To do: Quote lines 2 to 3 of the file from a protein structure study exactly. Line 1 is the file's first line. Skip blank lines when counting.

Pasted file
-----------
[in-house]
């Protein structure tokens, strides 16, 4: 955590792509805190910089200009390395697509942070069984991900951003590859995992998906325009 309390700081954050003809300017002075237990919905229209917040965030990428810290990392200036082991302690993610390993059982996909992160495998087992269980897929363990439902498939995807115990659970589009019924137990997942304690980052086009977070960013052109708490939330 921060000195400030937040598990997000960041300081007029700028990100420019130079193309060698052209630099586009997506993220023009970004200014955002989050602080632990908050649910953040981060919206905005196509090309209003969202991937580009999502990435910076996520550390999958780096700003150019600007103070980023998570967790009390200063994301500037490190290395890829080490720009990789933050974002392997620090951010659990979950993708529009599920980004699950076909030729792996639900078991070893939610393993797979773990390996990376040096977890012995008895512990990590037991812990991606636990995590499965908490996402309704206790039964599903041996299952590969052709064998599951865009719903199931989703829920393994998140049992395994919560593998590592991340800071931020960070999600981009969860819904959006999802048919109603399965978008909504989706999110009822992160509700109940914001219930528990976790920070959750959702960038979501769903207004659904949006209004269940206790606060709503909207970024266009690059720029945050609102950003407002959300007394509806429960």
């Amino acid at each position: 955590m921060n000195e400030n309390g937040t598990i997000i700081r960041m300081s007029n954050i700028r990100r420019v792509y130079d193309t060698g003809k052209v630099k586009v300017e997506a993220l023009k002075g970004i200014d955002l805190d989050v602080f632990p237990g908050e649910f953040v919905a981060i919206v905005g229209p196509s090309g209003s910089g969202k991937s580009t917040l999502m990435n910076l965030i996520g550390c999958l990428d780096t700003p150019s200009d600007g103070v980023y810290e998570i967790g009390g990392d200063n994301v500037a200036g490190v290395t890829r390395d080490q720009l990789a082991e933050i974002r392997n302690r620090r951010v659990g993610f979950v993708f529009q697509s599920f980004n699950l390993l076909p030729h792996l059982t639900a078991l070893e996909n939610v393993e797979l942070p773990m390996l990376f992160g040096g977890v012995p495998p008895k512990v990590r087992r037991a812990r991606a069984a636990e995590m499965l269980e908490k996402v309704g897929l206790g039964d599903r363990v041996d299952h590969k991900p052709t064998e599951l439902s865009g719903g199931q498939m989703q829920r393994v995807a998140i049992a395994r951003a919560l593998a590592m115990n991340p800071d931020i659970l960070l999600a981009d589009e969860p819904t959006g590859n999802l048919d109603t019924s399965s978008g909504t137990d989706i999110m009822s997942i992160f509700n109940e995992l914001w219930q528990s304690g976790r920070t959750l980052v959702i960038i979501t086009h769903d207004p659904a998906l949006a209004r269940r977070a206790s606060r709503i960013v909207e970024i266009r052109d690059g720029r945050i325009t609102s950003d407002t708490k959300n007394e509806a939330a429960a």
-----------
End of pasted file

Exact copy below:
């Protein structure tokens, strides 16, 4: 955590792509805190910089200009390395697509942070069984991900951003590859995992998906325009 309390700081954050003809300017002075237990919905229209917040965030990428810290990392200036082991302690993610390993059982996909992160495998087992269980897929363990439902498939995807115990659970589009019924137990997942304690980052086009977070960013052109708490939330 921060000195400030937040598990997000960041300081007029700028990100420019130079193309060698052209630099586009997506993220023009970004200014955002989050602080632990908050649910953040981060919206905005196509090309209003969202991937580009999502990435910076996520550390999958780096700003150019600007103070980023998570967790009390200063994301500037490190290395890829080490720009990789933050974002392997620090951010659990979950993708529009599920980004699950076909030729792996639900078991070893939610393993797979773990390996990376040096977890012995008895512990990590037991812990991606636990995590499965908490996402309704206790039964599903041996299952590969052709064998599951865009719903199931989703829920393994998140049992395994919560593998590592991340800071931020960070999600981009969860819904959006999802048919109603399965978008909504989706999110009822992160509700109940914001219930528990976790920070959750959702960038979501769903207004659904949006209004269940206790606060709503909207970024266009690059720029945050609102950003407002959300007394509806429960």
């Amino acid at each position: 955590m921060n000195e400030n309390g937040t598990i997000i700081r960041m300081s007029n954050i700028r990100r420019v792509y130079d193309t060698g003809k052209v630099k586009v300017e997506a993220l023009k002075g970004i200014d955002l805190d989050v602080f632990p237990g908050e649910f953040v919905a981060i919206v905005g229209p196509s090309g209003s910089g969202k991937s580009t917040l999502m990435n910076l965030i996520g550390c999958l990428d780096t700003p150019s200009d600007g103070v980023y810290e998570i967790g009390g990392d200063n994301v500037a200036g490190v290395t890829r390395d080490q720009l990789a082991e933050i974002r392997n302690r620090r951010v659990g993610f979950v993708f529009q697509s599920f980004n699950l390993l076909p030729h792996l059982t639900a078991l070893e996909n939610v393993e797979l942070p773990m390996l990376f992160g040096g977890v012995p495998p008895k512990v990590r087992r037991a812990r991606a069984a636990e995590m499965l269980e908490k996402v309704g897929l206790g039964d599903r363990v041996d299952h590969k991900p052709t064998e599951l439902s865009g719903g199931q498939m989703q829920r393994v995807a998140i049992a395994r951003a919560l593998a590592m115990n991340p800071d931020i659970l960070l999600a981009d589009e969860p819904t959006g590859n999802l048919d109603t019924s399965s978008g909504t137990d989706i999110m009822s997942i992160f509700n109940e995992l914001w219930q528990s304690g976790r920070t959750l980052v959702i960038i979501t086009h769903d207004p659904a998906l949006a209004r269940r977070a206790s606060r709503i960013v909207e970024i266009r052109d690059g720029r945050i325009t609102s950003d407002t708490k959300n007394e509806a939330a429960a």